Provincializing Marxism: Vivek Chibber and the Specter of Subaltern Studies
Noaman G. Ali
Vivek Chibber’s trenchant criticisms of the Subaltern Studies school of Indian historiography in Postcolonial Theory and the Specter of Capital (2013) have justifiably attracted considerable attention. Marxist critiques of postcolonial theory have a long pedigree, but at least since the 1990s they have been somewhat defensive in orientation. Buoyed by the emergence of mass movements in North Africa and in the West, Chibber seeks to present his contribution as a decisive blow.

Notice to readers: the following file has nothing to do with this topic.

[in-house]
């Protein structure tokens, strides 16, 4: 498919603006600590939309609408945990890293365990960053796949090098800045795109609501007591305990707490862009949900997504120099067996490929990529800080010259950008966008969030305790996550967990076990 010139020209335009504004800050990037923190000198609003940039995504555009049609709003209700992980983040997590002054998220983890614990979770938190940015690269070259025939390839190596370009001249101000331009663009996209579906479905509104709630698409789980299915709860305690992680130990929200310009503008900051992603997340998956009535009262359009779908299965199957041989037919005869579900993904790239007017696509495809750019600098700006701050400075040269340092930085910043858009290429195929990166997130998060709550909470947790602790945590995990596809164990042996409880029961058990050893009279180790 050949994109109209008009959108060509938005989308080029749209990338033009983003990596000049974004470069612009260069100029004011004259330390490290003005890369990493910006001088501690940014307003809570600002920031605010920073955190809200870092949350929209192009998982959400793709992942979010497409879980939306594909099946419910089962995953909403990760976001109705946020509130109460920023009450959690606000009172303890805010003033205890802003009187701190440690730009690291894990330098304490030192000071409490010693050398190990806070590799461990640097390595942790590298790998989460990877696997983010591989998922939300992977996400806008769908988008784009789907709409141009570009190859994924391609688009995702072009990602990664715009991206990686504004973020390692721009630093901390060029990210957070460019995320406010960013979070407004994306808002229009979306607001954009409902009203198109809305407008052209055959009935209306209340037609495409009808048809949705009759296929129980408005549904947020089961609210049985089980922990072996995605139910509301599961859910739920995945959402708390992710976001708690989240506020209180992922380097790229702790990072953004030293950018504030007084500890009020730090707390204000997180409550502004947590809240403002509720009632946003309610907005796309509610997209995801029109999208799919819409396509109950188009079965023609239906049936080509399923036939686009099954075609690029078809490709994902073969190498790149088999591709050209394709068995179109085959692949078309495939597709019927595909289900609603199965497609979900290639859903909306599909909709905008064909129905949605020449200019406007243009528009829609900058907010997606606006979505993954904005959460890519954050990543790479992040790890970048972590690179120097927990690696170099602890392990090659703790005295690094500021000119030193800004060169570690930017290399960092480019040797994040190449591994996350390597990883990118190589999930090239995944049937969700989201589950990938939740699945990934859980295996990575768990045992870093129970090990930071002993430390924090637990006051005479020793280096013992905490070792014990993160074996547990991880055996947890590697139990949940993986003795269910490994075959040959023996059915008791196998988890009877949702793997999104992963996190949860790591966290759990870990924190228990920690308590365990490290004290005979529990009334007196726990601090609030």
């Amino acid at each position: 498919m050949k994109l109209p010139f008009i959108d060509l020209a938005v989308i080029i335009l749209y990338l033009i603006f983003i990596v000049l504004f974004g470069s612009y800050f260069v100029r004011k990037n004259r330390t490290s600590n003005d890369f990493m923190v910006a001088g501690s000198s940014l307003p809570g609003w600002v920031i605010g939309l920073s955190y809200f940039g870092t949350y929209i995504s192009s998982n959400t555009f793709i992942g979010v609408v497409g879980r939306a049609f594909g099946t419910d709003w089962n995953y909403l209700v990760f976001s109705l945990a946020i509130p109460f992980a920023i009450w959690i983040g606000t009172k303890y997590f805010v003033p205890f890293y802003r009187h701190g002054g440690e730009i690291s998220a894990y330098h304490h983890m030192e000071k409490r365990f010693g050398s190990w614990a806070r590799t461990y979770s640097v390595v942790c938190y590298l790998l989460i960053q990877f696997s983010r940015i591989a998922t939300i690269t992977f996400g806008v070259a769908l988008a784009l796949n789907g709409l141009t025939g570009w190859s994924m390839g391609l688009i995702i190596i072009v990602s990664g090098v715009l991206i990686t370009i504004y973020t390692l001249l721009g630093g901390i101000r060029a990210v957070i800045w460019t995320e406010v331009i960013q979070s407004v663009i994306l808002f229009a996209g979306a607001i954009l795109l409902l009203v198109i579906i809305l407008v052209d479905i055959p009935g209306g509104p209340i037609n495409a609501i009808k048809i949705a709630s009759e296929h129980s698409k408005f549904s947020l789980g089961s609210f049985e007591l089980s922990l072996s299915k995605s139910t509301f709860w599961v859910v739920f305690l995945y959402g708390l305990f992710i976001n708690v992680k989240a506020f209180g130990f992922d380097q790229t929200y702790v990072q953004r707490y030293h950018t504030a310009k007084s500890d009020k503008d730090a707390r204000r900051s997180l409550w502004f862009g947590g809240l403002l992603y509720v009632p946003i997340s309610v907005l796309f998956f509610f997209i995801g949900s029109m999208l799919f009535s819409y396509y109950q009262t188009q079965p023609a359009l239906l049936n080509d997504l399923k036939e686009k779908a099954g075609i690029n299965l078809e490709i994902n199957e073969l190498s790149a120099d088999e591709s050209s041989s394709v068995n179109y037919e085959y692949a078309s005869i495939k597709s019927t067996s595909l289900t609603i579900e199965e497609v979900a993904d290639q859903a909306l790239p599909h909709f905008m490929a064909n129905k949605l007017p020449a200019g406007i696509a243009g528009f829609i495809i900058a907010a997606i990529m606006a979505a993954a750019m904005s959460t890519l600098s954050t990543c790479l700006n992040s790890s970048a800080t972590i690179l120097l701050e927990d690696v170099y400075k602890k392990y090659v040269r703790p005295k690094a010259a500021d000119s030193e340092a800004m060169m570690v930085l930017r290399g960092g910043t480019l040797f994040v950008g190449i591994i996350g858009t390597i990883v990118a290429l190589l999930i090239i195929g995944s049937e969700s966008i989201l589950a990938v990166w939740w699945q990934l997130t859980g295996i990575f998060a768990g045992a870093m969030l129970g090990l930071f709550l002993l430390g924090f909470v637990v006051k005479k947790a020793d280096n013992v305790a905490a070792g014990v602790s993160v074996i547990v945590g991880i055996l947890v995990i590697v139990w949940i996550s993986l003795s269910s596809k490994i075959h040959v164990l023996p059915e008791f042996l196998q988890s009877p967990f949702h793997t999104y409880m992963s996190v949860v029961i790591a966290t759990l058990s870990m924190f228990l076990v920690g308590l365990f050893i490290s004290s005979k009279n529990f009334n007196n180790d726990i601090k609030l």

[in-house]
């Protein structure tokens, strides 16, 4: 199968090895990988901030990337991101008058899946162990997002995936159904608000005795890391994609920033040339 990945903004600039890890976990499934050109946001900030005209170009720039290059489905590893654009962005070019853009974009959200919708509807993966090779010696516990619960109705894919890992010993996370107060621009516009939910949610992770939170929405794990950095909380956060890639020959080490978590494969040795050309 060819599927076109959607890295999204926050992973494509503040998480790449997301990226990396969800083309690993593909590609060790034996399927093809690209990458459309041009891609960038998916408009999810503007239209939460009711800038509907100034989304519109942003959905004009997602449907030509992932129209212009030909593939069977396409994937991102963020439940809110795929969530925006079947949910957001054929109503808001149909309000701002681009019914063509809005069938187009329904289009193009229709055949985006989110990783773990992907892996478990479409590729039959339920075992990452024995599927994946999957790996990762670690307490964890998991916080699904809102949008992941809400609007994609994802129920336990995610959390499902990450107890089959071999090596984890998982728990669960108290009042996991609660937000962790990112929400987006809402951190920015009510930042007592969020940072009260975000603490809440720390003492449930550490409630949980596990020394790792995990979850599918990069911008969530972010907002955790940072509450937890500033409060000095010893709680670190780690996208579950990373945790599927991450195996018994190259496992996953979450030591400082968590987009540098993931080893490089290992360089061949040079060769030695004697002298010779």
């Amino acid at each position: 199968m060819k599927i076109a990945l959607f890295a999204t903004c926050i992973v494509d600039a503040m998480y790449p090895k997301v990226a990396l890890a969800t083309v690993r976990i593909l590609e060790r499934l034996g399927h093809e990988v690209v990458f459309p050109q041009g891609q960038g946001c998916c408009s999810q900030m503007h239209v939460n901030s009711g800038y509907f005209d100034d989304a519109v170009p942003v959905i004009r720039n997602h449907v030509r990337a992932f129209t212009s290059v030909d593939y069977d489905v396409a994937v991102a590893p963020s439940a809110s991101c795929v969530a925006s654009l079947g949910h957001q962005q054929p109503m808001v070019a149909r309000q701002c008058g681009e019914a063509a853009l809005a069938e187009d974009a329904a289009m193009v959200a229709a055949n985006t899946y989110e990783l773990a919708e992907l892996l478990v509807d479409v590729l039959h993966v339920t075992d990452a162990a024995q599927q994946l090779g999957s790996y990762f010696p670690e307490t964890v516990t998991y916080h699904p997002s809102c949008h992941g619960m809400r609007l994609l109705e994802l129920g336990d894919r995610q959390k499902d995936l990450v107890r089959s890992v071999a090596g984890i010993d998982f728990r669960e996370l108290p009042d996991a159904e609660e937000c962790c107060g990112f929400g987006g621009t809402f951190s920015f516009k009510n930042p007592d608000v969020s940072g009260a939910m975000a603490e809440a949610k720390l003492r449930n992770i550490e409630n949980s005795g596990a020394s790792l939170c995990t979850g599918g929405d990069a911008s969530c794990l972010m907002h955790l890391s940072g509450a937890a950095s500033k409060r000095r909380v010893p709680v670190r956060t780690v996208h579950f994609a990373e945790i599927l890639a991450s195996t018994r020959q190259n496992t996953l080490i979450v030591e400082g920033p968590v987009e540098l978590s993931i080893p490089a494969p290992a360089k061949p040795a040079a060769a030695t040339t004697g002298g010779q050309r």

Aside from the question of criticism, the engagement between Chibber and the Subaltern Studies project (SS) should also reignite debates within Marxism. At one point, Chibber describes SS’s Marxism as that of a “particular kind [that] would scarcely be recognized by many contemporary Marxists” (10). Chibber refers specifically to SS’s supposed “amalgam of liberal and Marxist elements” and the resulting “Whiggish interpretation” of modernity that glorifies the role of the bourgeoisie, but he is actually making deeper claims about Marxism as a whole, that are not only analytical but also normative. This, too, is worth interrogating.